1. The WordReference Forums have moved to new forum software. (Details)

Icelandic: ekki strange position

Discussion in 'Nordic Languages' started by ShakeyX, Jul 9, 2013.

  1. ShakeyX Senior Member

    British English
    Again in simpsons, now twice I have seen ekki at the start of the sentence before a verb (which was not in the infinitive form and therefore not a command such as EKKI GERA...)

    Ekki hélt ég að ég þyrfti að fljúga til að hitta milhouse.

    I never thought i'd have to take a plane to see Milhouse (is what is acutally sad in the program)

    Why is it not ég hélt ekki að...
     
  2. Alxmrphi Senior Member

    Reykjavík, Ísland
    UK English
    When you want to stress (put emphasis) on an element then you can move it to the front of the clause (this is called topicalisation) in a lot of descriptions of Icelandic but it means nothing more than putting something at the start of a clause and this having the order switch around in the normal ways. Not many people actually consider English to be a V2 language, and to be fair it is not, but we do have some teeny tiny areas of English syntax which show earlier V2 word order and it's exactly in parallel to this construction in Icelandic (i.e. negative element first in a sentence).

    Never did I think I would have to fly to meet Milhouse.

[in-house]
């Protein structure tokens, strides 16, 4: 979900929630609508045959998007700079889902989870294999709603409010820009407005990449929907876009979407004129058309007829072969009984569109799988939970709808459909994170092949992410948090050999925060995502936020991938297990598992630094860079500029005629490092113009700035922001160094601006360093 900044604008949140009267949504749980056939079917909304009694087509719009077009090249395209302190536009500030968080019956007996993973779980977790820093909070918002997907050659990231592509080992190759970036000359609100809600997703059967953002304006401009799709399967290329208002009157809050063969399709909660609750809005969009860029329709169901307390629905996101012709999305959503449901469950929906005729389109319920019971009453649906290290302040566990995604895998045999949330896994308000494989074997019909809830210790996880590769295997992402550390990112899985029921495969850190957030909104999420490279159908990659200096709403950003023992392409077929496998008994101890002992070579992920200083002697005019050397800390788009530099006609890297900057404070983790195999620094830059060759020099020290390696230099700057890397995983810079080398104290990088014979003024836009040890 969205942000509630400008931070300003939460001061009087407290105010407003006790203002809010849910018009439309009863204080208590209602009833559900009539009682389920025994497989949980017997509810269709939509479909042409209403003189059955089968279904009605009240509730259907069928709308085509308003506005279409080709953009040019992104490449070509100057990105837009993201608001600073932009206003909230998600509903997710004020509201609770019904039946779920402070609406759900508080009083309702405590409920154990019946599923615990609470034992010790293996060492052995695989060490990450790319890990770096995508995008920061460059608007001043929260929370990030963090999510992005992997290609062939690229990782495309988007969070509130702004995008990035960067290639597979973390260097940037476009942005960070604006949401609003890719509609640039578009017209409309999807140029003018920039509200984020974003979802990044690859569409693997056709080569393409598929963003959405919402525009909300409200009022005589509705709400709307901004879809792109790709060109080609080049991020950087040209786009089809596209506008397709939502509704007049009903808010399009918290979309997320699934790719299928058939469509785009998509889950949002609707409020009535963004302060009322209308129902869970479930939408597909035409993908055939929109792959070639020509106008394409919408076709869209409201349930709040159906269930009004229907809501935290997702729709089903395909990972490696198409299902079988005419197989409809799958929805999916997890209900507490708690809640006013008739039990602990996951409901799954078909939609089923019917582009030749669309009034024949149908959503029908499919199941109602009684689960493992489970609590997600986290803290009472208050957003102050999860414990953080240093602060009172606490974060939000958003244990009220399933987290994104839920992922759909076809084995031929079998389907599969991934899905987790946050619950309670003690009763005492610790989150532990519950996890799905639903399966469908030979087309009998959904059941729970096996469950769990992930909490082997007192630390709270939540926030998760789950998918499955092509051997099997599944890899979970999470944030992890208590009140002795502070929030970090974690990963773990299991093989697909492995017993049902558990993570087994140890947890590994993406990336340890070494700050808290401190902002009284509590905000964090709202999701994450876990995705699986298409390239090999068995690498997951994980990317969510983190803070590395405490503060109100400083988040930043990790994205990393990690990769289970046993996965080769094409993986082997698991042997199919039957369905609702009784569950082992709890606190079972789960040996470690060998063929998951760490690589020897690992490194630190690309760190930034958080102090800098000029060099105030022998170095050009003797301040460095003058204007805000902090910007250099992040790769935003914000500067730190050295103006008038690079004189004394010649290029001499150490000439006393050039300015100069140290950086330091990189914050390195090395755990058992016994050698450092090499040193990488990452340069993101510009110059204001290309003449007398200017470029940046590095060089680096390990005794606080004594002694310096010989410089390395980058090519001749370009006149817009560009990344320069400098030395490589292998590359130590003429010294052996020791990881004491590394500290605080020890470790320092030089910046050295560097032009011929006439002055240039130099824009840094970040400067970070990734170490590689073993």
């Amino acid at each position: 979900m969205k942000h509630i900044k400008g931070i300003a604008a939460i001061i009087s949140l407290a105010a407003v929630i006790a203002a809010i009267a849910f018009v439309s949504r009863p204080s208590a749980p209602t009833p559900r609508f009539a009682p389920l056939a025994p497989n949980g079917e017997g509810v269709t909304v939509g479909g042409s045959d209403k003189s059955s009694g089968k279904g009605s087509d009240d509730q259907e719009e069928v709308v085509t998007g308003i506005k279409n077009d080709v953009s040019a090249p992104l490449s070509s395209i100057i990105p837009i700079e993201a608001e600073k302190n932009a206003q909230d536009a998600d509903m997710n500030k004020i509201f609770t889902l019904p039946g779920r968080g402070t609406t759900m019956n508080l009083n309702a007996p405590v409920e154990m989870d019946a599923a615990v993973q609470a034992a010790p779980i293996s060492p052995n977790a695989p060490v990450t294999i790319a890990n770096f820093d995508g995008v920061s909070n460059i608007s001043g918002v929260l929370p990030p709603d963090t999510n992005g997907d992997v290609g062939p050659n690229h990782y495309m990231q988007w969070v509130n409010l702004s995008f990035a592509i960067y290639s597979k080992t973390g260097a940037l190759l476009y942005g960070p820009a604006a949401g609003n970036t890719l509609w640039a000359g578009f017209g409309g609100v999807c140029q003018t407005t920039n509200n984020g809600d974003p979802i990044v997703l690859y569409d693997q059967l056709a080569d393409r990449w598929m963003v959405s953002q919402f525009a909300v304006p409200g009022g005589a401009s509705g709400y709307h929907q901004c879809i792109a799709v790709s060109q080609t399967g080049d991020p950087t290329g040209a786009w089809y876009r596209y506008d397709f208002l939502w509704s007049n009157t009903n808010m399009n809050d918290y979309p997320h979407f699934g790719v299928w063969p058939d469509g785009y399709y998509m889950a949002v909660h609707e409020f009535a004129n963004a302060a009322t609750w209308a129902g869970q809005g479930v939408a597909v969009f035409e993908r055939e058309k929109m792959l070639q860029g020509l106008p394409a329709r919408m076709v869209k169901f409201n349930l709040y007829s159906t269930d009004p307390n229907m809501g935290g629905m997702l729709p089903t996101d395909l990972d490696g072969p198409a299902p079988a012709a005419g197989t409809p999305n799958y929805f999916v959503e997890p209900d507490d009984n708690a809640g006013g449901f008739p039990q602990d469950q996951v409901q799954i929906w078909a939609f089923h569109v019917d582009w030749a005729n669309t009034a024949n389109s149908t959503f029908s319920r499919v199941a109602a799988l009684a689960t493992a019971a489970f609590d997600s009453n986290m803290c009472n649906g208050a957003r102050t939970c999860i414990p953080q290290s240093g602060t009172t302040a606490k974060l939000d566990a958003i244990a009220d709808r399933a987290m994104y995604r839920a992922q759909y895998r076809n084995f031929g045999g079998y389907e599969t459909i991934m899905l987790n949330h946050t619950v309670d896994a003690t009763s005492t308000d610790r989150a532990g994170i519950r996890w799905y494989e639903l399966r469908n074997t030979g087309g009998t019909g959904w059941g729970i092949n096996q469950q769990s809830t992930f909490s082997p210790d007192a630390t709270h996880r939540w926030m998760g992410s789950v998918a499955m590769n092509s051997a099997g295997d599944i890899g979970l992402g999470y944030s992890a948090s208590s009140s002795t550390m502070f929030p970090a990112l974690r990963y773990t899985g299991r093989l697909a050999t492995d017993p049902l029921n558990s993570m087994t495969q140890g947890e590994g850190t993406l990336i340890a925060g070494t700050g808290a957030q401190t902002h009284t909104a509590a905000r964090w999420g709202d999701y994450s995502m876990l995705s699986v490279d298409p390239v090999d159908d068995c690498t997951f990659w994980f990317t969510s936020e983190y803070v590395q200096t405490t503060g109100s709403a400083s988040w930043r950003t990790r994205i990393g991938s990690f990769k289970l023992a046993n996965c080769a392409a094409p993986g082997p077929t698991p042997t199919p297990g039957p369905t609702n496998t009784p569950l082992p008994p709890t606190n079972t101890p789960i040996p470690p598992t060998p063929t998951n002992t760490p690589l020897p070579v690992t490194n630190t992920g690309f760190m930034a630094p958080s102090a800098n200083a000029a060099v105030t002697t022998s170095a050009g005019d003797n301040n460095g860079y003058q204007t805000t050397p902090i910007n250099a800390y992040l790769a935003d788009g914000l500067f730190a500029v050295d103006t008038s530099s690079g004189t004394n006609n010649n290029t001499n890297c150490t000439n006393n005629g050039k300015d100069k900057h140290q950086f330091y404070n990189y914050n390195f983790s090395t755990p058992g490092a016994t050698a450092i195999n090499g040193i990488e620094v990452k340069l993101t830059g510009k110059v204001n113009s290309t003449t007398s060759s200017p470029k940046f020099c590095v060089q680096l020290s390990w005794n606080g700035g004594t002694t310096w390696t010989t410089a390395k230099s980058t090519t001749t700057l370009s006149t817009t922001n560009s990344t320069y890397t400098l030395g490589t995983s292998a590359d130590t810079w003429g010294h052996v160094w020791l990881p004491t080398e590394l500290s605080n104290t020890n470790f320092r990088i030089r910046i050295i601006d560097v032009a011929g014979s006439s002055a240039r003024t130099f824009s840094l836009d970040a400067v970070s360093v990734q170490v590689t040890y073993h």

(not *Never I did think....)

    Now, putting ekki at the start of a sentence is more normal than using this 'never' construction. As I said, their syntactically the same but not semantically (well, yes kinda the same semantically, too, but what I mean is while it might be more restricted in English, it's not so much in Icelandic).
    It's just a way of expressing a stronger (i.e. more in surprise, too) version of what would be the default order (the one you asked about).
    As you know, with case marking, it allows the order to be more variable like objects going first in a sentence and then V2 switching the order around of the subject and verb.
    It nicely allows for all sorts of things to be topicalised which then gives them more 'prominence' (which in turn comes out as they sound more emphasised in the sentence).

     
    Last edited: Jul 9, 2013

Share This Page